• Government forces have moved into the two remaining eastern suburbs of the capital still in reblel hands, activists say. “Intense shooting was heard in Zamalka and Arbeen as the tanks advanced,” the British-based Syrian Observatory for Human Rights said, citing its network of sources on the ground. Regime forces made sweeping arrests in the nearby town of Rankous, which has been under siege for a week, activists said. The LCC has described the eastern suburbs of the capital as a “disaster area” and called for the Red Crescent and Red Cross to be allowed in. It named 39 people it said had been killed in eastern Ghouta. The state news agency said security forces “killed big numbers of terrorists and caught many others”. It claimed the “terrorists” were armed with US and Israeli made weapons.
• Military defectors have taken full control of al-Rastan in Homs, after days of intense clashes, an activist told AP. Defectors claimed on Monday to have destroyed nine tanks and the political security bureau in al-Rastan. A video was posted online, purportedly showing the operation. The town has been seized by defectors twice in the past, only to be retaken by Syrian troops.
12.46pm: The Associated Press says it has seen the draft United Nations resolution on Syria.
It says it calls on Bashar al-Assad to to delegate his “full authority to his deputy” to allow a national unity government to lead transition to a democratic system.
It also calls on Assad’s regime to immediately put “an end to all human rights violations and attacks against those exercising their rights to freedom of expression.”
The text, the drafting of which has been led by Morocco, insists it does not compel “states to resort to the use of force, or the threat of force”.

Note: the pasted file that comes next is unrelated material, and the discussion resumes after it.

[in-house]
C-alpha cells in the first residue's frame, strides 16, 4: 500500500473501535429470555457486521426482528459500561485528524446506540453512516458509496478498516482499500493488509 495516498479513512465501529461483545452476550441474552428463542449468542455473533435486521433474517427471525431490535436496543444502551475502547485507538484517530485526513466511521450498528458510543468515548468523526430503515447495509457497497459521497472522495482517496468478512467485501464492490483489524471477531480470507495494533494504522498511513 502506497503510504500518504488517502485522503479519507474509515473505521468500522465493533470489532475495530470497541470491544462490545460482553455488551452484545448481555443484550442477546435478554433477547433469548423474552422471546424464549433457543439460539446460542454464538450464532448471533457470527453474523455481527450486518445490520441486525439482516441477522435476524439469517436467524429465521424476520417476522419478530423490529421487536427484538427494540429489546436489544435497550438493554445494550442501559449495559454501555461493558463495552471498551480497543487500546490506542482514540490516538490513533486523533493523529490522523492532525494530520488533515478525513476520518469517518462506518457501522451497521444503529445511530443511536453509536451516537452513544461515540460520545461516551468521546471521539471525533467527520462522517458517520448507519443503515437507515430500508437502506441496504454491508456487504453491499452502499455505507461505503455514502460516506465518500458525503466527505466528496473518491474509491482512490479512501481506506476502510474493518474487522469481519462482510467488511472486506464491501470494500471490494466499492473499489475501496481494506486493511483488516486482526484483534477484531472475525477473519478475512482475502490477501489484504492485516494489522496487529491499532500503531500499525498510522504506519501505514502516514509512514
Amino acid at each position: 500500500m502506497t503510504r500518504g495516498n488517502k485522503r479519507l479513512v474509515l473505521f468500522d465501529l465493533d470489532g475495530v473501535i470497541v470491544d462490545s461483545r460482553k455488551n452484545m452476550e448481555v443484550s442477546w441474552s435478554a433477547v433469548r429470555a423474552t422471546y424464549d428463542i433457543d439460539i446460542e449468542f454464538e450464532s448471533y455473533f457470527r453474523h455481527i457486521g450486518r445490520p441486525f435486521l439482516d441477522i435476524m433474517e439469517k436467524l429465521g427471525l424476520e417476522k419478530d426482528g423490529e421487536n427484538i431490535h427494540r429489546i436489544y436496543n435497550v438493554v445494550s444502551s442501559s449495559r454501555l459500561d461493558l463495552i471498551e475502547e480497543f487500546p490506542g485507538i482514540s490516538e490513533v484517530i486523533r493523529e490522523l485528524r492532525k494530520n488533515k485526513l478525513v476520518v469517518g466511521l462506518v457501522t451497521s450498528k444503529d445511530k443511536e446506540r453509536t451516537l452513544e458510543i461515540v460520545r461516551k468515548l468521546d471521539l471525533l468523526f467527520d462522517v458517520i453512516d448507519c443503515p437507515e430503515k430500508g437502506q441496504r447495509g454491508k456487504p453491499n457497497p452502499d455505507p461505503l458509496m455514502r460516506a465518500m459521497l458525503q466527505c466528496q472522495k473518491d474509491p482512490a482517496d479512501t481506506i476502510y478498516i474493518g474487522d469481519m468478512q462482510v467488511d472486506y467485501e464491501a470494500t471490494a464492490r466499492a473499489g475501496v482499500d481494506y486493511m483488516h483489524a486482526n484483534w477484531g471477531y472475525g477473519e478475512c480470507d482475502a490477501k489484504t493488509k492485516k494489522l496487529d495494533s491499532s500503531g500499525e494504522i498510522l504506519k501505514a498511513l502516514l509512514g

12.17pm: Burhan Ghalioun, leader of the opposition Syrian National Council, has called on the UN to denounce the Assad regime.
As usual, politically wrangling takes place while lives are lost. How sad. Russia is threatening to veto any resolution that demands the President of Syria step down, because this action will supposedly lead to civil war. Another 100 people died in Syria yesterday. I’d say the ‘civil war’ is underway now. How many people will die from the Syrian army’s grossly corrupt actions tomorrow?
We’ll never know all the individual stories of this increasingly brutal action of the Syrian government, and surely there are and were atrocities committed in revenge. But a scan of YouTube takes me to this: one that makes me want to rage against ‘the machine’ for not stopping the bloodshed before now:
It is not the Syria I saw in April 2006, when I grabbed a $10 seat in a share taxi from Beirut, Lebanon to get the Syrian capital of Damascus, for a holiday. Those days are gone. I’ll tell that story another day.